WebMD on Friday cited a study in Environmental Health Perspective claiming that prenatal exposure to a class of pesticides known as organophosphates may increase the risk of attention deficit hyperactivity disorder (ADHD) in children, especially boys. Researchers of a related study published in the same journal say that children with lower levels of paraoxonase 1 (PON1) — an enzyme that breaks down organophosphates — are more likely to develop neurological developmental delays compared to children with higher levels of PON1.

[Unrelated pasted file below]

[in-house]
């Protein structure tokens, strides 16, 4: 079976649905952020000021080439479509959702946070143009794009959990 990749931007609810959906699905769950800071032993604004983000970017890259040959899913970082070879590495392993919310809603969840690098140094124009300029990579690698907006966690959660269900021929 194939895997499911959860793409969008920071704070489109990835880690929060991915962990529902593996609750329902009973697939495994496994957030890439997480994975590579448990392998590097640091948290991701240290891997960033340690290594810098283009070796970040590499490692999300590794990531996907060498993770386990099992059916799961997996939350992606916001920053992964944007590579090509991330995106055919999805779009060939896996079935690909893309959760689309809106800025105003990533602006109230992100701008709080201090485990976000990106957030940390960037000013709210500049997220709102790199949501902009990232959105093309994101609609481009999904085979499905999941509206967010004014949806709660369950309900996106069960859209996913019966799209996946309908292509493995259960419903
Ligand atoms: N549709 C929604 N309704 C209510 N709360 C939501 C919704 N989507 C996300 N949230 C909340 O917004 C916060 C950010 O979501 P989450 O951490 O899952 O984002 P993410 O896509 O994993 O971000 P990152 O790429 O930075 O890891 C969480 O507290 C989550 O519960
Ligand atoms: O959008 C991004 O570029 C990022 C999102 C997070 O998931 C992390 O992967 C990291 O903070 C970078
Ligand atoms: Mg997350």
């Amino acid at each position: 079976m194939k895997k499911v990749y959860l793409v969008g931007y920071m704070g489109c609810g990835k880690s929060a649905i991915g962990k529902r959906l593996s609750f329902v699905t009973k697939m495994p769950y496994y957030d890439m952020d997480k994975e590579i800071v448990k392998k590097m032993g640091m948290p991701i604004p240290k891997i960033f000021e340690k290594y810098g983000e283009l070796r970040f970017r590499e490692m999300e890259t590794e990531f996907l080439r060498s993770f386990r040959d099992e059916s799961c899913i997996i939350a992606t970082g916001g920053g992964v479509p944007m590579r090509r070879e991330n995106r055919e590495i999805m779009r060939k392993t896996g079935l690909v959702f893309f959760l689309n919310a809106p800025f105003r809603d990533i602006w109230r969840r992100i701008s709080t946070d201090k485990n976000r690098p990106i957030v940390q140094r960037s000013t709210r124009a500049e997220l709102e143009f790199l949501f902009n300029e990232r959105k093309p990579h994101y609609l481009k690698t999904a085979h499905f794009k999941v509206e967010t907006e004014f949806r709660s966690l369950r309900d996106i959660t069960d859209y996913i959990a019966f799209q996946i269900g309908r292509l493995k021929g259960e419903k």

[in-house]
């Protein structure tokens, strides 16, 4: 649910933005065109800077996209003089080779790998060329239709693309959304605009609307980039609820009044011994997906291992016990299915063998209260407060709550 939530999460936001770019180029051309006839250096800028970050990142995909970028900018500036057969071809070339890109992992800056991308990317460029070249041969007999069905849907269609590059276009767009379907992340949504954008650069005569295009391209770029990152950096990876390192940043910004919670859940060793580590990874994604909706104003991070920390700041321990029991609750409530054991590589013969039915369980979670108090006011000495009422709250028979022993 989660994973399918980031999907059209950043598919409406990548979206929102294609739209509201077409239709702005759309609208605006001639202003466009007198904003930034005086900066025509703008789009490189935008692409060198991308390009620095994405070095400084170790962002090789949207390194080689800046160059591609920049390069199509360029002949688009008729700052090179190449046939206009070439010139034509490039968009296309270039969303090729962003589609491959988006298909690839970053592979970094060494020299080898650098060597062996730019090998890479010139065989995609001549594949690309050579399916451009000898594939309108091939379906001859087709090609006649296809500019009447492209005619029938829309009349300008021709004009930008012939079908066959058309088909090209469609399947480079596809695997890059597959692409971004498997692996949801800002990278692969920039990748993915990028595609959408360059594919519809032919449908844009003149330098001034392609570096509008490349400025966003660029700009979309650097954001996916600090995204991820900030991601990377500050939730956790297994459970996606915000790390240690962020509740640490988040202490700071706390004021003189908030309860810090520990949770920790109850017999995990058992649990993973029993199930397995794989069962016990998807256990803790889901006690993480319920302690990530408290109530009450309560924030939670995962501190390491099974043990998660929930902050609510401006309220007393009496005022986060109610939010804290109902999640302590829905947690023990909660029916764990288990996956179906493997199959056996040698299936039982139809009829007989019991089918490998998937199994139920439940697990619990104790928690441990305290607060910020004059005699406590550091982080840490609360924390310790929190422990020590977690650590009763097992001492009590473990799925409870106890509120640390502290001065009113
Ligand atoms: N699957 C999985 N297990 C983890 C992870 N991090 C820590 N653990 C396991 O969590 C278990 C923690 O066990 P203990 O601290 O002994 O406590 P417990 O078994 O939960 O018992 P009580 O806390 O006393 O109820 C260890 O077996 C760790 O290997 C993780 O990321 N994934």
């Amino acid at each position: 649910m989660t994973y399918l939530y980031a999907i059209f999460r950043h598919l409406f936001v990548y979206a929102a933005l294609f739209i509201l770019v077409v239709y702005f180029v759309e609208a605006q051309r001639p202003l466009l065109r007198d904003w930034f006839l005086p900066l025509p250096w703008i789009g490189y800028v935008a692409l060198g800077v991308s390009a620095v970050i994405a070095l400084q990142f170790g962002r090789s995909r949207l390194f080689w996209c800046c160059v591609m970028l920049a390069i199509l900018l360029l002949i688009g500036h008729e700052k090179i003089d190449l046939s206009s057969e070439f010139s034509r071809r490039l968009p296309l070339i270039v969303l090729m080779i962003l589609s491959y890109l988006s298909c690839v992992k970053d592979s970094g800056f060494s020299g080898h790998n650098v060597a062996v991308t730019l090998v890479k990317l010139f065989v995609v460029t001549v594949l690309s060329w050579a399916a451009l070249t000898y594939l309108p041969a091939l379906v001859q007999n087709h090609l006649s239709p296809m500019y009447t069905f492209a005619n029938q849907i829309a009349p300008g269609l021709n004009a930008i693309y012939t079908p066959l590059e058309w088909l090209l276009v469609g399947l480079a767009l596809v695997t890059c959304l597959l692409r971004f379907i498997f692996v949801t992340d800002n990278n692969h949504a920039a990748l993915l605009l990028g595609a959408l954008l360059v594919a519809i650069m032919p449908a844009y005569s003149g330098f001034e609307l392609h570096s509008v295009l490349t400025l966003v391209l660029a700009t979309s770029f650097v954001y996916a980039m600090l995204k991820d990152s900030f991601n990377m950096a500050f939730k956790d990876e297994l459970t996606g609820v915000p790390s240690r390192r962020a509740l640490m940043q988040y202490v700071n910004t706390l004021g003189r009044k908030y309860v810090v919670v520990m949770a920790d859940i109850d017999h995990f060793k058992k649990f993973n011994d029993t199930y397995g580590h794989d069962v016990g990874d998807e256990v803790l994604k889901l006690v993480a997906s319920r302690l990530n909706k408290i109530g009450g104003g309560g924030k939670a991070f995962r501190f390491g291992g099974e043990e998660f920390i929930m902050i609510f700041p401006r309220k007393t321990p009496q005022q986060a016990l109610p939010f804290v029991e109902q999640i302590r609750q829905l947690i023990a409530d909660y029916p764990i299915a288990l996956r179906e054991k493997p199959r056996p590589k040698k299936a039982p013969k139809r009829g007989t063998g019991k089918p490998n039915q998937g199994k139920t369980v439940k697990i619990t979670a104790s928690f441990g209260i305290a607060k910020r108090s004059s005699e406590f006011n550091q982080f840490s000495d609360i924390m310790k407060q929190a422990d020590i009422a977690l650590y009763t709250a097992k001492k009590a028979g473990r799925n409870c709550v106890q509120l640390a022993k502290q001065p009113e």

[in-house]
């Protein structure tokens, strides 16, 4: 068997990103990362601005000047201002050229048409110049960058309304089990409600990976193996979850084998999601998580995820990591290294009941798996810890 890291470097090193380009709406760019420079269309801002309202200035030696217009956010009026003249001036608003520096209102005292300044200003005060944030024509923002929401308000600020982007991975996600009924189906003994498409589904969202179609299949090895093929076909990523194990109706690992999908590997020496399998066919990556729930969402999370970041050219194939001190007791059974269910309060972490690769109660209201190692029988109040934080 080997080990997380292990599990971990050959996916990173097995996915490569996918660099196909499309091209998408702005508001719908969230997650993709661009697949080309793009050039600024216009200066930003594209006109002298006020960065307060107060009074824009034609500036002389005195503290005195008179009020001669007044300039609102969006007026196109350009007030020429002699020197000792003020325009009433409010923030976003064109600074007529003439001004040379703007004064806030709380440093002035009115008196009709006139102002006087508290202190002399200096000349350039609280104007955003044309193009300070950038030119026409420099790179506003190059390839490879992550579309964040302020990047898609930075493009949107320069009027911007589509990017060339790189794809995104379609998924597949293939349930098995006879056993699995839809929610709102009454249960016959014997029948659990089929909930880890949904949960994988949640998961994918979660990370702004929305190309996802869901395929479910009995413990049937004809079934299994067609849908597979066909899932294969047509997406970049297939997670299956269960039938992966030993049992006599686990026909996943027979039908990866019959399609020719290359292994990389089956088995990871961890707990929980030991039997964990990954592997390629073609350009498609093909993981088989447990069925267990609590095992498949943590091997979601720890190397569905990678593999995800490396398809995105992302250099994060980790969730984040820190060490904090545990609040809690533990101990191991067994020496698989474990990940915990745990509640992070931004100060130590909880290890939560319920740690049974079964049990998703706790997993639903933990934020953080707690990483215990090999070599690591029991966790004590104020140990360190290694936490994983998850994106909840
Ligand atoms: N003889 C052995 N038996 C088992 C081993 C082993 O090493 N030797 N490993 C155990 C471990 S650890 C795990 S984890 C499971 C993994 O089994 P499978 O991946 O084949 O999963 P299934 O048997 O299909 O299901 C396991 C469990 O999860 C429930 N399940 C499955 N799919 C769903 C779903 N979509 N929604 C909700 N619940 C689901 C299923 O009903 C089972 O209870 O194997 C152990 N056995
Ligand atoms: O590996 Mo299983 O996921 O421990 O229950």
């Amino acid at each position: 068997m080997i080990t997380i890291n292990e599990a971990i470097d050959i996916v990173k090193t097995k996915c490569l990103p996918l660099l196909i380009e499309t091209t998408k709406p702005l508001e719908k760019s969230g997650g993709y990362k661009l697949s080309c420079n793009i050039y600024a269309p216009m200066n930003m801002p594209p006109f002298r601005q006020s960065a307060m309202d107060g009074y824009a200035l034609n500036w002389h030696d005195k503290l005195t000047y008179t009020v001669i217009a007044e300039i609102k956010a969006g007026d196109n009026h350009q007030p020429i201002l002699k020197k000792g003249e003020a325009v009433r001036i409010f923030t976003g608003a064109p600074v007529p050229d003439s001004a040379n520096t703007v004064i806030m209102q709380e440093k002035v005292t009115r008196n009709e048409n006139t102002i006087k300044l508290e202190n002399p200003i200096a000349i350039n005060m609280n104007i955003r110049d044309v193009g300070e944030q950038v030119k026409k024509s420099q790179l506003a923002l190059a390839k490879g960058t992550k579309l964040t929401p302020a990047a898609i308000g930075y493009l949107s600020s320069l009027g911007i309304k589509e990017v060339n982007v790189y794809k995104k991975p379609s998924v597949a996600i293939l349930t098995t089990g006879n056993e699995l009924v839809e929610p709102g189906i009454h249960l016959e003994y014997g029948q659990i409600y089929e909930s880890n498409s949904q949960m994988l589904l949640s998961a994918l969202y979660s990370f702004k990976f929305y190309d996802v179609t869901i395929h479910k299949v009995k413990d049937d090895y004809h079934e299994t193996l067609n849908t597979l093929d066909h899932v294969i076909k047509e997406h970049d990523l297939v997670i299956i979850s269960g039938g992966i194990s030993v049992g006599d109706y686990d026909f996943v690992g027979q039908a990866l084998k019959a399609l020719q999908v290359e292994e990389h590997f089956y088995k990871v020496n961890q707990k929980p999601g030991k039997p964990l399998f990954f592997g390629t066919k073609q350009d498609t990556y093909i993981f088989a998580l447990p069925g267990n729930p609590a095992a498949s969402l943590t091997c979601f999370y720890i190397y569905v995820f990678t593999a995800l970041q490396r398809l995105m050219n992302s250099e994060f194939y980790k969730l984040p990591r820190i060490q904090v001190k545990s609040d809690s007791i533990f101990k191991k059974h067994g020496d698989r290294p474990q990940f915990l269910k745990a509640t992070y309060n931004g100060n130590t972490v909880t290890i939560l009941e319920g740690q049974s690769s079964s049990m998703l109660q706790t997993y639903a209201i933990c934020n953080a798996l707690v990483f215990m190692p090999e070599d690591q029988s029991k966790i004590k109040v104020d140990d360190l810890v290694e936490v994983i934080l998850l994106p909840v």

In order to reduce exposure to these pesticides, study researcher Amy Marks, a research analyst at the University of California at Berkeley’s School of Public Health, advises parents and parents-to-be to “wash their produce thoroughly.”
ACSH's Jeff Stier was also quoted in the WebMD article, and although he agrees with Ms. Marks’ recommendation, he doesn’t agree with the reasoning:
“It is interesting,” ACSH's Dr. Elizabeth Whelan observes, “that so many studies purportedly linking environmental chemicals with morbidity are published in the same journal: Environmental Health Perspectives. What do you think are the odds of this journal publishing an article showing no relationship between chemicals and ill health?”